Javea's La casa del Vino



 Regular readers may remember Part One of this short series about the advantages of buying wine from wine shops rather than supermarkets. The series stems from a recent survey I made of people’s wine drinking habits. I’ve been looking at the answers to the 20 questions which cover: the price people are willing to pay for wine; whether they prefer red, white, rosado; if they drink dessert wines, port, sherry; where they buy their wines; how they serve them et cetera.

 For a wine anorak like me the results are fascinating, not least of which is the fact that most people seem to think, quite erroneously in fact, that wine shops only sell expensive wines and if you want cheaper wines the supermarket is the place to go.

 I’m in and out of wine shops all the time and I know that there is always a good choice of wines under 5 Euros. However it wasn’t until the results of the questionnaire came in that I started looking at exactly how many wines there are in this category. Plus, when I took samples home, they confirmed my opinion that they aren’t cheap and nasty, they’re good and friendly!

 Let me give you an example – only yesterday I walked into a supermarket where I live and was horrified to see that they were trying to sell a Chardonnay 2004 (lots of bottles of a wine, no doubt forgotten in the stores and just re-discovered). I didn’t look to see if it was an oaked wine, which would give it some age-ability at least – I didn’t need to, the wine was brown!

 I told the smiling young lady about it and she took a note of it. I’m going to go in there tomorrow and see if they are still there – I bet they are, what does some foreigner know! Somebody over-ordered, somebody else forgot them and now they are trying to get a return on their investment. It’s a disgrace!

 It’s unthinkable that such a thing would happen in a wine shop. That’s another compelling reason why you should buy from wine shops before the supermarkets! A wine shop for example like La Casa del Vino in Javea, my second port of call whilst investigating the choice of economic wines available away from the supermarkets.

 Well lit and roomy, the shop is laid out so that you can wander around and see the wines properly. Most bottles are resting horizontally and those that aren’t are rotated and/or fly out of the shop so quickly they don’t have time to deteriorate as the cork dries out because the wine is not in contact with the cork.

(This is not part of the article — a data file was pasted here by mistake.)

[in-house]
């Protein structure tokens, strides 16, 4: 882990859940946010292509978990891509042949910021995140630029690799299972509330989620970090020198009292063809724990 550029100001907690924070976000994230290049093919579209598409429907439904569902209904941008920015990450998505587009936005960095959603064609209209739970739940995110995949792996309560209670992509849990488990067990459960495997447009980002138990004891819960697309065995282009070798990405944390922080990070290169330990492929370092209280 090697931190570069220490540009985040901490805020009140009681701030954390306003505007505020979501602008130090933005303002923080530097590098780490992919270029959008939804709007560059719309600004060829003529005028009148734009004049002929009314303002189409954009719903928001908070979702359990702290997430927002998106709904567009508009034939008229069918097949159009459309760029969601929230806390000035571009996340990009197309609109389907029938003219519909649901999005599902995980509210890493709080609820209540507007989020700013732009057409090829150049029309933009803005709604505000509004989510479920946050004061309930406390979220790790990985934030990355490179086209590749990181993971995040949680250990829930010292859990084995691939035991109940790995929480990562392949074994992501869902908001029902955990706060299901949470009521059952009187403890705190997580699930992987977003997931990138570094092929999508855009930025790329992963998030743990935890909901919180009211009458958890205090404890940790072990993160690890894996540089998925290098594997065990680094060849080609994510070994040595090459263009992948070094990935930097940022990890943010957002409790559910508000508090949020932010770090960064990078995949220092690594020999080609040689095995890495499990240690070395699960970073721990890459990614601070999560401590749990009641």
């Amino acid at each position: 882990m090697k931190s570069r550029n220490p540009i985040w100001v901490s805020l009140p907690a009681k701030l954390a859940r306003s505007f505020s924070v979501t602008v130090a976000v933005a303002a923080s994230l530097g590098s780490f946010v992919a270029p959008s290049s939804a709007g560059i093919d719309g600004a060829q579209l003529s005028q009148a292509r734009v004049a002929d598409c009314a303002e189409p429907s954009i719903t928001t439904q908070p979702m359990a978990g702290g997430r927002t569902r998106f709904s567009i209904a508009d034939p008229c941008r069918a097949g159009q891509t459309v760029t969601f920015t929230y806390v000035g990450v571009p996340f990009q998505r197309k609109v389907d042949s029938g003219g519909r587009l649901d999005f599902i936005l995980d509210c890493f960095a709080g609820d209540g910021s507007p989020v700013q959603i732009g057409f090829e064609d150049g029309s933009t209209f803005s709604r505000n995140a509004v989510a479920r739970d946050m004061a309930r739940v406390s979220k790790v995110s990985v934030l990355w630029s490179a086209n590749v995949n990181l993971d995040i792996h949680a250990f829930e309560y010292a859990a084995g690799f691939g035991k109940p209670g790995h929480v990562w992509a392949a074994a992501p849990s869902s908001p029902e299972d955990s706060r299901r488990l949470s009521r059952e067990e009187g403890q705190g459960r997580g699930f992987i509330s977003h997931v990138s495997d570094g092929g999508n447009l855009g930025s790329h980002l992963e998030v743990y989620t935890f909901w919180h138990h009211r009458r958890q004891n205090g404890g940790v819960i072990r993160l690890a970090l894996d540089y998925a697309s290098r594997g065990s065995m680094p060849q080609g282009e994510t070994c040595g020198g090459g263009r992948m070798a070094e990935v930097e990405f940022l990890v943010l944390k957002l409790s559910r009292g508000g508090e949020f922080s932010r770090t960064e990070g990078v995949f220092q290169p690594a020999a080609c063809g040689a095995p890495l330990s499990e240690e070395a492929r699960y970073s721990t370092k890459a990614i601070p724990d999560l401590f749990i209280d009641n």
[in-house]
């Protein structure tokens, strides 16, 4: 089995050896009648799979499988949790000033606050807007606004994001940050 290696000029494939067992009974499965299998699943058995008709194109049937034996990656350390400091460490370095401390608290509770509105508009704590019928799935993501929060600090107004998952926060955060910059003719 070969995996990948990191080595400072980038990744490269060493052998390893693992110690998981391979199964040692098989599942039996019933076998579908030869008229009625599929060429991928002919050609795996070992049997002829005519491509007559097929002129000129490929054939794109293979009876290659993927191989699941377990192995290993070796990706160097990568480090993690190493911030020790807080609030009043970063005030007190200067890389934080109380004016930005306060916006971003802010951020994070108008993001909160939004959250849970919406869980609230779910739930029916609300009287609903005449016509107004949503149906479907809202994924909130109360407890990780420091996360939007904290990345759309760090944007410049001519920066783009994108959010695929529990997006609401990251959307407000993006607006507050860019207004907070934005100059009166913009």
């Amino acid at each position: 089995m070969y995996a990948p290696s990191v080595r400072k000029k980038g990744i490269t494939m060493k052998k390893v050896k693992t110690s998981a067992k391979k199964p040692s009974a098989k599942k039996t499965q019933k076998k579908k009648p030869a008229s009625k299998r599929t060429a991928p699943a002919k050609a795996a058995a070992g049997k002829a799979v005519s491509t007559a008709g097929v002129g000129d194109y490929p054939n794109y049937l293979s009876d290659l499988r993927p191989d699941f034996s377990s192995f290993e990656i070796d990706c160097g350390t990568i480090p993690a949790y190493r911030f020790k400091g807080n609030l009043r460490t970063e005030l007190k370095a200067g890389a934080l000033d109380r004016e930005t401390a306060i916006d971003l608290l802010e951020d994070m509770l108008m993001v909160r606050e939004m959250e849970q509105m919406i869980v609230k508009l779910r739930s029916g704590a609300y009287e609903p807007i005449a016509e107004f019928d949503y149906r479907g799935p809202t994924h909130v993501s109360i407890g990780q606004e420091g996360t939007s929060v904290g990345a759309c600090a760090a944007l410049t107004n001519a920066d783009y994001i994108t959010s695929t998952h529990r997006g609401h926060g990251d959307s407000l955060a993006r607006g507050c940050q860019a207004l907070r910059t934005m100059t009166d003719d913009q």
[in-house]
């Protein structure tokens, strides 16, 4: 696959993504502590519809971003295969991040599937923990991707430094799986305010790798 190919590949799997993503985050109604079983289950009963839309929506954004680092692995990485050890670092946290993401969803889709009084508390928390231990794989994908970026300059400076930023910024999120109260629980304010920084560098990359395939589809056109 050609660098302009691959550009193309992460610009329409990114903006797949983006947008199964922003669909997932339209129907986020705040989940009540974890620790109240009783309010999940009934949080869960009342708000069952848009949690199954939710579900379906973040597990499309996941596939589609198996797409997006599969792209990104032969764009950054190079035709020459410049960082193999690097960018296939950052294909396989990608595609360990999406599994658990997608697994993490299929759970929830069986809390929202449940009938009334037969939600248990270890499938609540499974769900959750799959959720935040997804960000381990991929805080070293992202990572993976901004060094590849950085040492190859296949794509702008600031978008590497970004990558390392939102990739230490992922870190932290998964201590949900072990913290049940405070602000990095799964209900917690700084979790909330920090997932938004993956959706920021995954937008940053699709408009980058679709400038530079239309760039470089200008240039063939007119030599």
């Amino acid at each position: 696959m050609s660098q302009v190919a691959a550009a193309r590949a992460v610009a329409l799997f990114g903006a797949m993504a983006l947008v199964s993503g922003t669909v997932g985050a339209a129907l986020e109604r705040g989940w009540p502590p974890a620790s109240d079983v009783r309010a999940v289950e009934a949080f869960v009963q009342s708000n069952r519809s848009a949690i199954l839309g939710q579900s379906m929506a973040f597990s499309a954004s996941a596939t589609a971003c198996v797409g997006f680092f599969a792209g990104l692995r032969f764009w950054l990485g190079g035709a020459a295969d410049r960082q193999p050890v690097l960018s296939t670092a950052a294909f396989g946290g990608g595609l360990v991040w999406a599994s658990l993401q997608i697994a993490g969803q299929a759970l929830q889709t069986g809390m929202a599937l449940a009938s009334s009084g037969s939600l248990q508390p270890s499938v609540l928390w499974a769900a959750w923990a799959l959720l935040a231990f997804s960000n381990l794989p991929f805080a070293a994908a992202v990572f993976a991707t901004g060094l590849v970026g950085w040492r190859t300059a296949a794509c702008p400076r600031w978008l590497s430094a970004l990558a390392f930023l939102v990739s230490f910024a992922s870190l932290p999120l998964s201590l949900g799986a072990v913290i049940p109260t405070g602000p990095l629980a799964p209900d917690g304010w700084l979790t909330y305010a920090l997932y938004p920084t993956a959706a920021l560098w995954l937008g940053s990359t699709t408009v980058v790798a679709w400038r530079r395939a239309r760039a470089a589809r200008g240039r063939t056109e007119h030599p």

I explained my reason for the visit this time and was given a tour of the shop where in every corner on practically every shelf there are examples of the sub-5 Euro wines to which I refer – they are all over the place! I came away with ten, one of which is in fact not a bottle, but a wine box (more on this BIB, Bag In Box and the whole concept in a later article!) Super choice, super wines – and not a bored checkout girl in sight!

 Alex is a range of wines from Bodegas Viñedos de Calidad, DO Navarra. I tried three – the white made from Viura (aka Macabeo) is priced at 3:20 Euros, it’s a clean dry white wine with a hint of green apple and maybe a touch of pear too, just right for when you need a chilled refresher! Their Tempranillo is a wine I recently recommended on the radio (www.bayradio.fm) – it’s fruity but with an earthiness that will appeal to those who like their wine a touch robust, good with pizza! The Merlot, I liked particularly, some stewed plums on the nose and palate and a whiff of menthol too.

 DO Valencia provided my next two wines, both called Ximo, one a white Semillon (a variety rare in Spain – so far!) and the other a Tempranillo, from Bodegas El Villar. The white is as charming as it is fruity, a touch tropical a touch citrus, I really like it – 3·40 Euros! The red is Tempranillo, but richer and fruitier than the Alex, testimony to the sunshine hours and temperatures of Valencia as opposed to the northerly climes of Navarra.

 Vermador is from Alicante and is and organic red made from Monastrell, the star of the East as far as I’m concerned. It’s chunky in its expansive mouthfeel, with big dark blackberry fruit, but it manages a touch of finesse too. It is also available in BIB which works out to be just 1·97 Euros – check is out against supermarket offerings, not that you’ll find many at the cheap price! 

 Clos Lupo Reserva (yes, a Reserva for just 4 Euros!) is a Jumilla wine using of course their darling variety Monastrell but also Tempranillo, Cabernet and Shiraz. It’s a blend that works with, for me two pepper notes, a touch of the vegetal green pepper but also freshly ground black pepper spice, and of course a rich dark fruit content and well integrated oak. Germany, which is not blessed with many red wines, loves this one, with the parent company The Spanish Wine Company shipping it by the pallet.